Another twenty weeks have passed, and another series of Each Morning of the World is complete. For the past season and change, this wonderful, ongoing collection has toured Oceania, collecting sounds from various artists as it continues to paint a portrait of the early hours. The consistency of Stéphane Marin ~ posting a new entry every Sunday morning ~ has been incredible, and the quality of the contributions remains high.
Thanks to Marin, I’ve begun to pay more attention to my own sonic mornings. On the first day of February, the season’s first bird sung outside my window, a sparrow. On the second day, the second ~ a mourning dove. On the third, a pair of red winged blackbirds. Then an ice storm, silencing the soundscape; today, no birds. The busy soundscape of Gail Priest’s Australian backyard (“Morning Caucus”) is a reminder of the cacophony that awaits, currently softening in the Southern Hemisphere but ready to bloom in the north.
Robert Curgenven starts off the current series with the brooding “epilogue a frontier approached, its retreat a mirror.” The track previously appeared as a bonus on They tore the earth, and, like a scar, it swallowed them. One can hear hints of the Australian colonists, staggering about in the bush. But after such dark beginnings, Andrew Skeoch hikes to “where the rainforest becomes cloudforest” to capture a rare recording of the Huon bowerbird. Julia Drouhin’s fun “Décalage-Oreille” begins with happy children and ends with “a conspiracy of ravens” (a lot of ravens!), hurdy gurdy and human song. Then the sweet, soothing sea, followed by an alarm and the creaking of landlocked metal, courtesy of Philip Samartzis. Camilla Hannan, accompanied by Stephen Mase, travels through Papua New Guinea, and includes conversations about field recording while capturing ~ and later blending ~ sonic snapshots. Five tracks, five moods, boding well for the rest of the release, which successfully challenges any expectation of “placid nature recording.”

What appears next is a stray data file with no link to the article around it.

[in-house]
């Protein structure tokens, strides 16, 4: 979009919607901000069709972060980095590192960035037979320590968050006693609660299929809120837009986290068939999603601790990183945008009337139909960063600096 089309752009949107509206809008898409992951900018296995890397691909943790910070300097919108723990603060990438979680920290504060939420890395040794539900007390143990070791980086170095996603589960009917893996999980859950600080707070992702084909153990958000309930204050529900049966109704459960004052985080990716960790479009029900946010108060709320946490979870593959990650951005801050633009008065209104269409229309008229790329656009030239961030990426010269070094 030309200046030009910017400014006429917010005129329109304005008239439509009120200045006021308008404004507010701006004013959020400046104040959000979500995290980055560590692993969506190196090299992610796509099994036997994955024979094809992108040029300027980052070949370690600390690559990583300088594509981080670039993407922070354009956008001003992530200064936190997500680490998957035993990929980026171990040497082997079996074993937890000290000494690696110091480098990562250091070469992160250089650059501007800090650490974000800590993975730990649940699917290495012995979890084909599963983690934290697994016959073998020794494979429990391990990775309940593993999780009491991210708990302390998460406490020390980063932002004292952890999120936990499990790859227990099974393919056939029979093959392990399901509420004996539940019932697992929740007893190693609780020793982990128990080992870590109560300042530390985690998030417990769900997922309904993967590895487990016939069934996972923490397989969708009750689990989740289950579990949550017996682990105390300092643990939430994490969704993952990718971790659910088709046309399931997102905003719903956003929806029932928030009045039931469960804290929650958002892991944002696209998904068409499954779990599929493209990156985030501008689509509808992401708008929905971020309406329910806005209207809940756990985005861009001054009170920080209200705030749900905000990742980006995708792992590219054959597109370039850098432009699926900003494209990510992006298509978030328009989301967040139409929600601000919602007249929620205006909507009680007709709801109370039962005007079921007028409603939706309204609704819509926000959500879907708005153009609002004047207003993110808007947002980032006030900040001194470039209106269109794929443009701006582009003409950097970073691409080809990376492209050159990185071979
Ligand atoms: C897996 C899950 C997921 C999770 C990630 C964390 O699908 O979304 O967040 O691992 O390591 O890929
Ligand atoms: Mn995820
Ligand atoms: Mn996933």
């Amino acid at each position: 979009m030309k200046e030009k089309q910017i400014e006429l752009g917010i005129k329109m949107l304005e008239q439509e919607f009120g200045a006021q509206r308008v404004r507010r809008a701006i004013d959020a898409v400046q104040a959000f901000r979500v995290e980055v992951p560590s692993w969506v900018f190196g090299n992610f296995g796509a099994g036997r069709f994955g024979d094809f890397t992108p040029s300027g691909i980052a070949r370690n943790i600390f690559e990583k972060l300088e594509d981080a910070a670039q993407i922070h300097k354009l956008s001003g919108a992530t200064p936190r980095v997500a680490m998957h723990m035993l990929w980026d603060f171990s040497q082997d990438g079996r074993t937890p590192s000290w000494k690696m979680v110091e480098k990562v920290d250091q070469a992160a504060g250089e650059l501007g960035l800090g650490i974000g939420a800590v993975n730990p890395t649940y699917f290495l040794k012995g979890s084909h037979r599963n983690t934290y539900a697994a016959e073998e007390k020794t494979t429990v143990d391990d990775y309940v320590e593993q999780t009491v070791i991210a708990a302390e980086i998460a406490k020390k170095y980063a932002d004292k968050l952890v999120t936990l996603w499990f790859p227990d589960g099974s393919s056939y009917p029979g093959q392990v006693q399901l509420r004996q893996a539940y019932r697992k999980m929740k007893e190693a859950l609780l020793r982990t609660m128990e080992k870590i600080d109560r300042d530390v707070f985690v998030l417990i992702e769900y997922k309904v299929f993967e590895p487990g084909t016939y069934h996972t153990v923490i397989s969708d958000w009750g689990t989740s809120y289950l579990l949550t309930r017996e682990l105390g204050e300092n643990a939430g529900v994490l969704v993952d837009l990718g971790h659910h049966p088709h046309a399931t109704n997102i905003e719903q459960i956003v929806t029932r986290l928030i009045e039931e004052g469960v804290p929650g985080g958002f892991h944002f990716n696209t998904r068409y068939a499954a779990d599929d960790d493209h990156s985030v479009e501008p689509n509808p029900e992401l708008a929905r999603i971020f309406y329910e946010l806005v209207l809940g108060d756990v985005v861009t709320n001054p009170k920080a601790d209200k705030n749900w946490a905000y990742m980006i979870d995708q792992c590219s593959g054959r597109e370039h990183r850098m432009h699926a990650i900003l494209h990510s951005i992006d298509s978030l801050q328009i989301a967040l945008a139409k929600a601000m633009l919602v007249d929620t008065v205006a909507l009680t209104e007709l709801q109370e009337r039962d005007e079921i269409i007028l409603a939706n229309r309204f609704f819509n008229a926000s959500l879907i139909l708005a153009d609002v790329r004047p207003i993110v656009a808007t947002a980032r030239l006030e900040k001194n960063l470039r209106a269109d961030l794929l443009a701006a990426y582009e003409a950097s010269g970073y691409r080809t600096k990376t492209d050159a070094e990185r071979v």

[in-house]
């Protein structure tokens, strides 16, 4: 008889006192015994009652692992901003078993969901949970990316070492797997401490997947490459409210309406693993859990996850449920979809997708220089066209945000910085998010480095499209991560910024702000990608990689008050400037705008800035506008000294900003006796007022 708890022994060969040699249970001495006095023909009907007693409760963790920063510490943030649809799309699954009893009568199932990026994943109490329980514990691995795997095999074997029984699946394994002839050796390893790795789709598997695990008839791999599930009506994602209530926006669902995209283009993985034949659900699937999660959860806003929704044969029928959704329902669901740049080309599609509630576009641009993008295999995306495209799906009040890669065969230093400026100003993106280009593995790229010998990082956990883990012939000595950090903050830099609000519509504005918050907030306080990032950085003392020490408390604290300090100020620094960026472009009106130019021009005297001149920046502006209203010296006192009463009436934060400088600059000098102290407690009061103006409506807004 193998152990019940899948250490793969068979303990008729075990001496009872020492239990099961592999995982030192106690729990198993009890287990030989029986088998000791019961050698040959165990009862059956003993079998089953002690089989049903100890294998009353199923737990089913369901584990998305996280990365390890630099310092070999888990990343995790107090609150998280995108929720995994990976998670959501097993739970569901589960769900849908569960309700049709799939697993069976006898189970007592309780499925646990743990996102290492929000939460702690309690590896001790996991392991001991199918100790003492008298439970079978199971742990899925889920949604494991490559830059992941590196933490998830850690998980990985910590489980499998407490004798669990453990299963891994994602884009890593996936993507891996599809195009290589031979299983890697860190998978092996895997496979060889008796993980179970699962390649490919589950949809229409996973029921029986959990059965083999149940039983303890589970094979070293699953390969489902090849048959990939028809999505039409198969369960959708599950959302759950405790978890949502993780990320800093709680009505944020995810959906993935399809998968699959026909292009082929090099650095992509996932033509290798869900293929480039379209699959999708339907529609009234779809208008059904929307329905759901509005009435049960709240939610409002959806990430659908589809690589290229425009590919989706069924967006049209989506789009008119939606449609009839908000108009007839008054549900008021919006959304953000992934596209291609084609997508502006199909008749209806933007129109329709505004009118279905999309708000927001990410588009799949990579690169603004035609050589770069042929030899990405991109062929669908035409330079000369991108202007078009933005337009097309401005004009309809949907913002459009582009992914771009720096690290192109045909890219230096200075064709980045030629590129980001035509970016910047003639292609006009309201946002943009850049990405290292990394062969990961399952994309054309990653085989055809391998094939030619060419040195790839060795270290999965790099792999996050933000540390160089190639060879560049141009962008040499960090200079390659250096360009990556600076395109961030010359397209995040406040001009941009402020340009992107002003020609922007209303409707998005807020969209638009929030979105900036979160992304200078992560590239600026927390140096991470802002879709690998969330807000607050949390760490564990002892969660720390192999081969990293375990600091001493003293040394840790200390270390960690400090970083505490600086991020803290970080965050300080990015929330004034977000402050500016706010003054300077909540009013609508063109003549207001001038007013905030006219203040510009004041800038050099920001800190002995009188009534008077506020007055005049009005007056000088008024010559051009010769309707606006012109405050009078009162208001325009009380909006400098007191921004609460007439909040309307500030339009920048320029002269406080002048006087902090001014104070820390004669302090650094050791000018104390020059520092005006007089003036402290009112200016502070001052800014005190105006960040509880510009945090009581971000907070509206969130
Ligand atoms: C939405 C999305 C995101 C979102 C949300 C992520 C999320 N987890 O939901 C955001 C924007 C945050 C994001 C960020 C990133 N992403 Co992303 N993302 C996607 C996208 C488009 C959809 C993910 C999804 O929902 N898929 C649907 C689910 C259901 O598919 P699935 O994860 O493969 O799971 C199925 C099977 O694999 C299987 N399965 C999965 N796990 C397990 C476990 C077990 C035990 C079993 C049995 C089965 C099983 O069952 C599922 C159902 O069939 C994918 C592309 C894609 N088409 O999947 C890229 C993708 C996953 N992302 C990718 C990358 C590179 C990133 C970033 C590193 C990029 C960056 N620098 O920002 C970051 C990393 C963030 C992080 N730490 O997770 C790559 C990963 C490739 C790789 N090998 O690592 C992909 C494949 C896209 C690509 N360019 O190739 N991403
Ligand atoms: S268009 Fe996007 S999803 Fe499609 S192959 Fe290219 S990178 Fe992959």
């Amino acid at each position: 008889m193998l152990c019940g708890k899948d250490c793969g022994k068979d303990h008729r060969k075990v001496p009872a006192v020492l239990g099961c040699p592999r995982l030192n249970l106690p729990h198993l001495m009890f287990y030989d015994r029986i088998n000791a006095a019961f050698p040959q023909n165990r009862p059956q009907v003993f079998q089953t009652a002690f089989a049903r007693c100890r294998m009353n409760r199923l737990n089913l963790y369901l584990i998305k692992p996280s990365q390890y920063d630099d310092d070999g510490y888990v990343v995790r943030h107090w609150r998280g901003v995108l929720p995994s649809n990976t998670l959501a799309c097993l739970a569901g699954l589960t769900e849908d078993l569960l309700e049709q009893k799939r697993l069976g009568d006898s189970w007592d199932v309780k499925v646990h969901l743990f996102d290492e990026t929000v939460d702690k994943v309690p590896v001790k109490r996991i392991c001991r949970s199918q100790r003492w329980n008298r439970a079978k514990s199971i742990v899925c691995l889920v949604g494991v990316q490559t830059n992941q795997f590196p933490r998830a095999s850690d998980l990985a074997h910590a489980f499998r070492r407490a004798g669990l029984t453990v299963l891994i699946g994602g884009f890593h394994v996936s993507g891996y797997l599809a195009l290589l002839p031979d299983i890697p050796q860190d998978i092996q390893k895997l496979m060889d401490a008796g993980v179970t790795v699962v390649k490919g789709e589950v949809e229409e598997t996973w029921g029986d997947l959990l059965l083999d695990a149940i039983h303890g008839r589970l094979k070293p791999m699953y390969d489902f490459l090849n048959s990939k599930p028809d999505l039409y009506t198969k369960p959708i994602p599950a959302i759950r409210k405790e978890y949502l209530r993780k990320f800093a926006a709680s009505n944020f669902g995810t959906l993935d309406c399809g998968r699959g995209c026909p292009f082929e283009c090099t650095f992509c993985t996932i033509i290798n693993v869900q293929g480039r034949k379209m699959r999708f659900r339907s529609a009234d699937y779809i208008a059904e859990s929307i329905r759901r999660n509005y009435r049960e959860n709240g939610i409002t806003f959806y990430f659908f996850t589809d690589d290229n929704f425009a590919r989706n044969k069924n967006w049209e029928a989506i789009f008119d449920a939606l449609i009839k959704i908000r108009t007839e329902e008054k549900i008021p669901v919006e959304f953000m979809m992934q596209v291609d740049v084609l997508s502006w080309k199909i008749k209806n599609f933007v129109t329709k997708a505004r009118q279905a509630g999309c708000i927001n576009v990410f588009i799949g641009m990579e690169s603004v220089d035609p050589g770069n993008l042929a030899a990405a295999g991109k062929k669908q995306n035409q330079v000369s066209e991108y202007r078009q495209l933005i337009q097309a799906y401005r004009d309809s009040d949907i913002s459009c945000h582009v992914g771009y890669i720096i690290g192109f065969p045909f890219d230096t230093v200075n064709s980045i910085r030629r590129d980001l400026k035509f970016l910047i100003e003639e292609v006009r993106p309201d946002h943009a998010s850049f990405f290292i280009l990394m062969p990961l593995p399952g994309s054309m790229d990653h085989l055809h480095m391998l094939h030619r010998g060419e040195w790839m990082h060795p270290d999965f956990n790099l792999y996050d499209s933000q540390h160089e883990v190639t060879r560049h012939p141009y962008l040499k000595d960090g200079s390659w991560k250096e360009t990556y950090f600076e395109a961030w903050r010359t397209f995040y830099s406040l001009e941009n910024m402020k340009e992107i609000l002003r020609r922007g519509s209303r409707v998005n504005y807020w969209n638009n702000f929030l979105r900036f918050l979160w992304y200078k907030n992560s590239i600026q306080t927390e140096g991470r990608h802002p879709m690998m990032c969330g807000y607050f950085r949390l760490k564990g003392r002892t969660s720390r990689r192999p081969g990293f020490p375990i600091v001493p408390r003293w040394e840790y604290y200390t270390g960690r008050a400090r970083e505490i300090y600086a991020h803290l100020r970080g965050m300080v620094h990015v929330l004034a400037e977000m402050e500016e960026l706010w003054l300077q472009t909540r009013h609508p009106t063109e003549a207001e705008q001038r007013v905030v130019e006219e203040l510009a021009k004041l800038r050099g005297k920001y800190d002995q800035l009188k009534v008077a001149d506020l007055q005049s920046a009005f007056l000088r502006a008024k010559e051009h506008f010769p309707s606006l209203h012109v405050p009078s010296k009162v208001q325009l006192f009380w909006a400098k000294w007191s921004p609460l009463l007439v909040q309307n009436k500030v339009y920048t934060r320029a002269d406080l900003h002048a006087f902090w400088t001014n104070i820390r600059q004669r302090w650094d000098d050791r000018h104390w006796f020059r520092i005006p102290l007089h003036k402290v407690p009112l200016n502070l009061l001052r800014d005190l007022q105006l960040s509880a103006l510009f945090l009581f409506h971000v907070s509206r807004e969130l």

Tired of birdsong? Try batsong, a phenomenon caught by Jay-Dea Lopez in the charmingly named town of Mullumbimby. The piece is a reminder that there is no such thing as a universal morning soundscape. To one person these sounds may seem a comfort, to others a threat. Laurent Pernice highlights the use of conch shells as a traditional “call between villages,” a far more charming means of communication than a text. The presence of String Band makes this a natural closer, following the lovely guitar of the current closing track by Tristan Louth-Robbins. This brings us to our only suggestion: a revised track sequencing once every series is complete. This light revision would highlight flow as well as variety, making each installment sound more like an album proper.
This series complete, Marin’s ears have now turned to Southeast Asia. Every Sunday morning, a new entry appears, the current series concluding in June. Whatever day of the week, this is a beautiful way to start the morning. (Richard Allen)